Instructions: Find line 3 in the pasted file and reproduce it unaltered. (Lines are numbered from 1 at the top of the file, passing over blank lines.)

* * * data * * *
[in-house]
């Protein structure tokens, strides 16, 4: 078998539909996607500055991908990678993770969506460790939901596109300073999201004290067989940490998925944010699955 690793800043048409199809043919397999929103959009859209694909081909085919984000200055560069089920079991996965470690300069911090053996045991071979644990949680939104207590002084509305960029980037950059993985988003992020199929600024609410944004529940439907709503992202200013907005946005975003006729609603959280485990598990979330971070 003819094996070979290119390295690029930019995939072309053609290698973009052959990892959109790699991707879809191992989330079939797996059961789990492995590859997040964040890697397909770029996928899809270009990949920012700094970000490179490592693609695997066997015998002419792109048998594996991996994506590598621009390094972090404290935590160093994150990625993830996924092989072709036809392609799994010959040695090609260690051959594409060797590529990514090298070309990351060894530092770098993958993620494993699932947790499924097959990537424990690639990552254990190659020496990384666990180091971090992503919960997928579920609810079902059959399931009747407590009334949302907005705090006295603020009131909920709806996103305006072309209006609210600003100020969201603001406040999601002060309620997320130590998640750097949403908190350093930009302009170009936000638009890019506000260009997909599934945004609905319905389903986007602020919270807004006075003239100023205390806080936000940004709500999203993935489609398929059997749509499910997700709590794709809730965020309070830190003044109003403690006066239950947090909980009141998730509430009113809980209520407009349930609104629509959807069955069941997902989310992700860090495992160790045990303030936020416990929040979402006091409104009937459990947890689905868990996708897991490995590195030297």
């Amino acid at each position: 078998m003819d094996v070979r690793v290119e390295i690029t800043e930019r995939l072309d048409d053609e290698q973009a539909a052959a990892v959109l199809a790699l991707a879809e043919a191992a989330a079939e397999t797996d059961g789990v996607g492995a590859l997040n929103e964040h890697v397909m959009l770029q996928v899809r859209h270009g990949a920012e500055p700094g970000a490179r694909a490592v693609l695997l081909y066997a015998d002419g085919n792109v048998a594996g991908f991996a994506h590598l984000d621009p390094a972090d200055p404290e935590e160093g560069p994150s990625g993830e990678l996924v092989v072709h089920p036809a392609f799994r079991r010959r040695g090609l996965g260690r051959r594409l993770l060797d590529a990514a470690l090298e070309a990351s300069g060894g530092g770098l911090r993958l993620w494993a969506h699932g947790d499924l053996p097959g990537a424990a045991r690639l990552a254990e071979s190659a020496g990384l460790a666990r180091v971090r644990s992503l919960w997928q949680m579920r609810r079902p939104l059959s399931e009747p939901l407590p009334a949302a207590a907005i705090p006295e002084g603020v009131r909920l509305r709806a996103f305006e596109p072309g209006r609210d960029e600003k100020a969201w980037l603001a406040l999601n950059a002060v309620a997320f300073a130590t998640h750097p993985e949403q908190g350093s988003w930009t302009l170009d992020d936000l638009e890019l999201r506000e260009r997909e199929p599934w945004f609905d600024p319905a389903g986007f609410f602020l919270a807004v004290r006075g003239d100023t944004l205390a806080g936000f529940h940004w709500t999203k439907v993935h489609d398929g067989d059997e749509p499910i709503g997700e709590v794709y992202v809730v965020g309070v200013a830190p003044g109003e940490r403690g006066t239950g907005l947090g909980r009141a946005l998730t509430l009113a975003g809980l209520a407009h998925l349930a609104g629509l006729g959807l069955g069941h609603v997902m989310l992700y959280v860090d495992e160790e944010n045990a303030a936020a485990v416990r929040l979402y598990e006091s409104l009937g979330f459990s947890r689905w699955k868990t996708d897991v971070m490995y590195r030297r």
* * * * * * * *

């Amino acid at each position: 078998m003819d094996v070979r690793v290119e390295i690029t800043e930019r995939l072309d048409d053609e290698q973009a539909a052959a990892v959109l199809a790699l991707a879809e043919a191992a989330a079939e397999t797996d059961g789990v996607g492995a590859l997040n929103e964040h890697v397909m959009l770029q996928v899809r859209h270009g990949a920012e500055p700094g970000a490179r694909a490592v693609l695997l081909y066997a015998d002419g085919n792109v048998a594996g991908f991996a994506h590598l984000d621009p390094a972090d200055p404290e935590e160093g560069p994150s990625g993830e990678l996924v092989v072709h089920p036809a392609f799994r079991r010959r040695g090609l996965g260690r051959r594409l993770l060797d590529a990514a470690l090298e070309a990351s300069g060894g530092g770098l911090r993958l993620w494993a969506h699932g947790d499924l053996p097959g990537a424990a045991r690639l990552a254990e071979s190659a020496g990384l460790a666990r180091v971090r644990s992503l919960w997928q949680m579920r609810r079902p939104l059959s399931e009747p939901l407590p009334a949302a207590a907005i705090p006295e002084g603020v009131r909920l509305r709806a996103f305006e596109p072309g209006r609210d960029e600003k100020a969201w980037l603001a406040l999601n950059a002060v309620a997320f300073a130590t998640h750097p993985e949403q908190g350093s988003w930009t302009l170009d992020d936000l638009e890019l999201r506000e260009r997909e199929p599934w945004f609905d600024p319905a389903g986007f609410f602020l919270a807004v004290r006075g003239d100023t944004l205390a806080g936000f529940h940004w709500t999203k439907v993935h489609d398929g067989d059997e749509p499910i709503g997700e709590v794709y992202v809730v965020g309070v200013a830190p003044g109003e940490r403690g006066t239950g907005l947090g909980r009141a946005l998730t509430l009113a975003g809980l209520a407009h998925l349930a609104g629509l006729g959807l069955g069941h609603v997902m989310l992700y959280v860090d495992e160790e944010n045990a303030a936020a485990v416990r929040l979402y598990e006091s409104l009937g979330f459990s947890r689905w699955k868990t996708d897991v971070m490995y590195r030297r």